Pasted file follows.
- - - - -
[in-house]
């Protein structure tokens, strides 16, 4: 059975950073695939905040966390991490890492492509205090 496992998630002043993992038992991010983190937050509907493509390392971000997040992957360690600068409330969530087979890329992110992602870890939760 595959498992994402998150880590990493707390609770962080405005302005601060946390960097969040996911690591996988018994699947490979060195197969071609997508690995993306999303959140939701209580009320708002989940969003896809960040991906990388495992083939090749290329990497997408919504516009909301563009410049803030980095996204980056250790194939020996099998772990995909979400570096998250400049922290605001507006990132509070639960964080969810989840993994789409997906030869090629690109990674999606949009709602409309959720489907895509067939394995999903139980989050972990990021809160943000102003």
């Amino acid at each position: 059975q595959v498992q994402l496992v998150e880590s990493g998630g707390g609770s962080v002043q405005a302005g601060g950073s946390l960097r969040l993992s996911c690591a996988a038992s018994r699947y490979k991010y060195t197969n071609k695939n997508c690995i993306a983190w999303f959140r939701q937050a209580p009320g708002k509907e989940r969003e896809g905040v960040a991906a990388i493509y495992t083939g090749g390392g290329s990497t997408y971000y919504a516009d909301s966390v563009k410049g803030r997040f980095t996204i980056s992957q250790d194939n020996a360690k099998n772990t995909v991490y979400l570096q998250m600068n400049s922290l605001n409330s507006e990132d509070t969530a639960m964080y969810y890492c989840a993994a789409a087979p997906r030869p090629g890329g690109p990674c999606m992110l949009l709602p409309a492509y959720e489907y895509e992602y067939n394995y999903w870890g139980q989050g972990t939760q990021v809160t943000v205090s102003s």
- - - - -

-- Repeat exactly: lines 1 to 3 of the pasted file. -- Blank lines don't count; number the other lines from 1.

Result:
[in-house]
């Protein structure tokens, strides 16, 4: 059975950073695939905040966390991490890492492509205090 496992998630002043993992038992991010983190937050509907493509390392971000997040992957360690600068409330969530087979890329992110992602870890939760 595959498992994402998150880590990493707390609770962080405005302005601060946390960097969040996911690591996988018994699947490979060195197969071609997508690995993306999303959140939701209580009320708002989940969003896809960040991906990388495992083939090749290329990497997408919504516009909301563009410049803030980095996204980056250790194939020996099998772990995909979400570096998250400049922290605001507006990132509070639960964080969810989840993994789409997906030869090629690109990674999606949009709602409309959720489907895509067939394995999903139980989050972990990021809160943000102003």
């Amino acid at each position: 059975q595959v498992q994402l496992v998150e880590s990493g998630g707390g609770s962080v002043q405005a302005g601060g950073s946390l960097r969040l993992s996911c690591a996988a038992s018994r699947y490979k991010y060195t197969n071609k695939n997508c690995i993306a983190w999303f959140r939701q937050a209580p009320g708002k509907e989940r969003e896809g905040v960040a991906a990388i493509y495992t083939g090749g390392g290329s990497t997408y971000y919504a516009d909301s966390v563009k410049g803030r997040f980095t996204i980056s992957q250790d194939n020996a360690k099998n772990t995909v991490y979400l570096q998250m600068n400049s922290l605001n409330s507006e990132d509070t969530a639960m964080y969810y890492c989840a993994a789409a087979p997906r030869p090629g890329g690109p990674c999606m992110l949009l709602p409309a492509y959720e489907y895509e992602y067939n394995y999903w870890g139980q989050g972990t939760q990021v809160t943000v205090s102003s």